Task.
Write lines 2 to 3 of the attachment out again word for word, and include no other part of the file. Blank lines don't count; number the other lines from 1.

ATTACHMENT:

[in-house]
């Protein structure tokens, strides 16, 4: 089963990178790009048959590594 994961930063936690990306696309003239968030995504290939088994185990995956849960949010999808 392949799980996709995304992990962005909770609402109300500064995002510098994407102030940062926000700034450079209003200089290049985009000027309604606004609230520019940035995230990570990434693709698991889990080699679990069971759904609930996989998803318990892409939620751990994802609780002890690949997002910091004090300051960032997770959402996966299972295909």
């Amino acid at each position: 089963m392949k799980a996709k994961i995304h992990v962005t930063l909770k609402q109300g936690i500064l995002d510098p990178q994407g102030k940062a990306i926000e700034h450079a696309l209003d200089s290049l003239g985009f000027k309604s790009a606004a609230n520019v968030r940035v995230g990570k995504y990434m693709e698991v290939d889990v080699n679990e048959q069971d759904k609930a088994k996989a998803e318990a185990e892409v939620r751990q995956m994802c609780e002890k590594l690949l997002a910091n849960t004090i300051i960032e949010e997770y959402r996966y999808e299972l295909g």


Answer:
């Protein structure tokens, strides 16, 4: 089963990178790009048959590594 994961930063936690990306696309003239968030995504290939088994185990995956849960949010999808 392949799980996709995304992990962005909770609402109300500064995002510098994407102030940062926000700034450079209003200089290049985009000027309604606004609230520019940035995230990570990434693709698991889990080699679990069971759904609930996989998803318990892409939620751990994802609780002890690949997002910091004090300051960032997770959402996966299972295909």
């Amino acid at each position: 089963m392949k799980a996709k994961i995304h992990v962005t930063l909770k609402q109300g936690i500064l995002d510098p990178q994407g102030k940062a990306i926000e700034h450079a696309l209003d200089s290049l003239g985009f000027k309604s790009a606004a609230n520019v968030r940035v995230g990570k995504y990434m693709e698991v290939d889990v080699n679990e048959q069971d759904k609930a088994k996989a998803e318990a185990e892409v939620r751990q995956m994802c609780e002890k590594l690949l997002a910091n849960t004090i300051i960032e949010e997770y959402r996966y999808e299972l295909g």